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Daily Archives: August 5, 2013

Deconstructed Caramelised Quince Crumble


What to do with more quinces…another visit to Orange Grove Markets and the quinces looked too good to resist. I have a few jars of quince marmalade in the cupboard from earlier in the season, so poaching the quinces seemed an obvious alternative. Add a toasted crumble mix and some cream (sour cream in this instance for some tartness) and the deconstruction was complete.

The quinces are poached in butter as well as sugar which creates a wonderful ruby red quince caramel. The recipe is based on Stephanie Alexander’s recipe Oven-roasted Pears and Quinces:

Caramelised Poached Quinces

80 gms butter
2 quinces
150 grams caster sugar
Juice of 1 lemon
Vanilla bean

Preheat oven to 150 degrees C. Melt butter in a baking dish that will contain the quinces snugly.
Wash and peel the quinces, halve lengthways and remove cores. Cut in quarters if you want smaller wedges.
Roll in the melted butter. Turn fruit so it is cut-side down in the baking dish and scatter over sugar. Squeeze the lemon juice over the fruit and place the vanilla bean (split) in the dish. Cover tightly with a doubled sheet of foil and bake for 2 hours.
Turn the quinces and baste with buttery sugar pan juices. Re-cover and bake the quinces for another hour until they are soft and a deep red ruby colour.


Macadamia Crumble
100 gms plain flour
75 gms  butter at room temperature
Pinch of salt
50 gms dark brown sugar
25 gms golden syrup
50 gms rolled oats
20 gms chopped macadamias

Preheat the oven to 175 degrees C and line a baking tray with baking paper.
Place the flour, butter, salt and sugar into a bowl, and rub the butter into the other ingredients until the mixture forms coarse breadcrumbs.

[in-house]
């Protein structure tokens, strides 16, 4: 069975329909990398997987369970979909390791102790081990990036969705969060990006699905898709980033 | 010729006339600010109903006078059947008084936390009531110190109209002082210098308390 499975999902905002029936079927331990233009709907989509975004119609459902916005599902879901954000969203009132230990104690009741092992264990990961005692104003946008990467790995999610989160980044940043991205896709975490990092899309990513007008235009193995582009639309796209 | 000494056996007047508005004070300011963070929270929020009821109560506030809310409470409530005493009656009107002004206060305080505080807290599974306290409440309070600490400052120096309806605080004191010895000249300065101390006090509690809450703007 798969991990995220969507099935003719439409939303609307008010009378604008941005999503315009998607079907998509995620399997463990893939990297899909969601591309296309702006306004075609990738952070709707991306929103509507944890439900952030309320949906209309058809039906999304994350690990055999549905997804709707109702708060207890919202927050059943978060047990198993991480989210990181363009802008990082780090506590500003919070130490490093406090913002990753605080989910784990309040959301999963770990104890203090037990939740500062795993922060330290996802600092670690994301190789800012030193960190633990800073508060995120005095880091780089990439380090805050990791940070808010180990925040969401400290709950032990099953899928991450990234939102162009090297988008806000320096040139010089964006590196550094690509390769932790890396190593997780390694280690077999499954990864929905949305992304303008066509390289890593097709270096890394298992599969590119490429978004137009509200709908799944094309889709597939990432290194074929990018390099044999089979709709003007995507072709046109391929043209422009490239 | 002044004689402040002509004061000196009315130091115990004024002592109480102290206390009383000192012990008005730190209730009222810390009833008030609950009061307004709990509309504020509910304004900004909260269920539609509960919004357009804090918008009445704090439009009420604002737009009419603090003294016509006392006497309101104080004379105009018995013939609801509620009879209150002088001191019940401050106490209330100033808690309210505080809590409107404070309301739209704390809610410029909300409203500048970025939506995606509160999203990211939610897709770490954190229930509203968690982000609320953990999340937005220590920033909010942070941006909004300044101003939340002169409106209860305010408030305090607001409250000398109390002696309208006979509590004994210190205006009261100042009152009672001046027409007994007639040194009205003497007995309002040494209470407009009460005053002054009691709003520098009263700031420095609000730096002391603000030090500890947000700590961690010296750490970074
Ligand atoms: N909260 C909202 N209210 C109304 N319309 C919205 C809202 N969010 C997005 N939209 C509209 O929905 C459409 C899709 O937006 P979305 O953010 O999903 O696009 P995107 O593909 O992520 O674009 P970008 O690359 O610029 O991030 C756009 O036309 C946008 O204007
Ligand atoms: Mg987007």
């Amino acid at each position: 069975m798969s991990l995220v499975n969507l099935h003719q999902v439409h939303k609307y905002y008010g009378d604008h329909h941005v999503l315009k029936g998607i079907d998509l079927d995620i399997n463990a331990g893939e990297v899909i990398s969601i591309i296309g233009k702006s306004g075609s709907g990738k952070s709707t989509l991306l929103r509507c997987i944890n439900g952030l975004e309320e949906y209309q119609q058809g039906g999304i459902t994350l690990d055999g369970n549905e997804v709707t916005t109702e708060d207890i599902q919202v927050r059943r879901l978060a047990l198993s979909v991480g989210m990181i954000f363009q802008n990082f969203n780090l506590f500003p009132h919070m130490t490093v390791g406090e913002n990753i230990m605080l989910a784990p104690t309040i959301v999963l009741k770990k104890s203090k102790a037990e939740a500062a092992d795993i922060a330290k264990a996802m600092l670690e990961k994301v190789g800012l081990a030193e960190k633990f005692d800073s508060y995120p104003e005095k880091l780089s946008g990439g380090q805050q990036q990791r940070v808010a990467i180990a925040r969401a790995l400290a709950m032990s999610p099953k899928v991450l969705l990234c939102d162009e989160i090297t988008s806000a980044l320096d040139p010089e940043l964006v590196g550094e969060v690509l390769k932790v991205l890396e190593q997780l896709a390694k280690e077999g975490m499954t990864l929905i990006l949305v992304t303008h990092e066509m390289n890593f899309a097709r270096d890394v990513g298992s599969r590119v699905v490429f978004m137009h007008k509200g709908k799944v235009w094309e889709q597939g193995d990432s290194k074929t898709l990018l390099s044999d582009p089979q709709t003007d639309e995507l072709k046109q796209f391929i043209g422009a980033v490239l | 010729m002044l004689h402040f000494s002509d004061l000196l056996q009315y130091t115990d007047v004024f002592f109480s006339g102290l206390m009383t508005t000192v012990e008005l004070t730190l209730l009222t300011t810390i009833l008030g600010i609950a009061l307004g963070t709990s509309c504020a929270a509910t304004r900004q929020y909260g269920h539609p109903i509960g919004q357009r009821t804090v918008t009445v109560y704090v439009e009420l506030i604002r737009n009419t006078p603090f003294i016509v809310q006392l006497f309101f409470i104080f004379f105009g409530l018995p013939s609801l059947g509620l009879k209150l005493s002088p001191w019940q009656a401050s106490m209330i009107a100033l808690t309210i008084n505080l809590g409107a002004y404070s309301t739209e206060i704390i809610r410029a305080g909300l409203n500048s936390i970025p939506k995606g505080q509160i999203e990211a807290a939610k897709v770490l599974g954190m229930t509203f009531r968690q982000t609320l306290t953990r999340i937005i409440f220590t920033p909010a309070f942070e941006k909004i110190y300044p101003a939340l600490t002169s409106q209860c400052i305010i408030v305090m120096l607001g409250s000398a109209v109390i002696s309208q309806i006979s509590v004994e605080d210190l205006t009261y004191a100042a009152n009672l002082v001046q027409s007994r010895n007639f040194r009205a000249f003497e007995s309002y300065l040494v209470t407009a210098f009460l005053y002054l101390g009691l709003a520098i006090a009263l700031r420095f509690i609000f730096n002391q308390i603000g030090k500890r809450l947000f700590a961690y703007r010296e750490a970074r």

Place mixture into the bowl of a food processor, add golden syrup, oats and chopped macadamias, and pulse gently to combine.
Turn out the crumble mixture onto the lined baking tray, spread the mixture evenly and bake the crumble for 15-20 minutes, stirring once during the cooking time, until the crumble is toasted.
Remove from oven, and when cool, break up any large pieces. It’s important to have a combination of small and large crumble pieces.


Assembling the Deconstruction
Place on a plate a few wedges of caramelised quince, a handful of crumble and a spoonful of sour cream, and drizzle with the quince caramel.

Sweet Corn Soup


A really simple soup  – the hardest thing is shucking four ears of corn! I based the recipe from a recipe from the fascinating Grub Blog:

I served the soup hot, and without the scallops, and with a tweak or two.

4 ears of corn
25g butter
1/2 tbl olive oil
2 garlic cloves finely chopped
3 spring onions finely chopped, white parts only, reserving some of the green tops for a garnish
500 mls chicken stock
Sea salt to taste
Black pepper to taste
Thyme leaves and sour cream to serve (optional)

Shuck the four ears of corn – a little tedious but necessary!
Sauté the garlic and spring onions in the butter and olive oil in a large saucepan over a medium heat until they are soft.  Add the corn and sauté for a further 5 minutes.
Add the chicken stock and simmer for 20 minutes or until the corn has begun to soften.  it will still be slightly crunchy.
Remove from the heat and process the soup using a stick blender in the saucepan or process in a blender, until of the consistency that you like.  The soup will still be quite chunky as it’s difficult to completely puree because of the pithy bits.
Season to taste with sea salt.
Serve with sliced spring onion tops and a good grind of black pepper, and thyme leaves and a dollop of sour cream, if desired.

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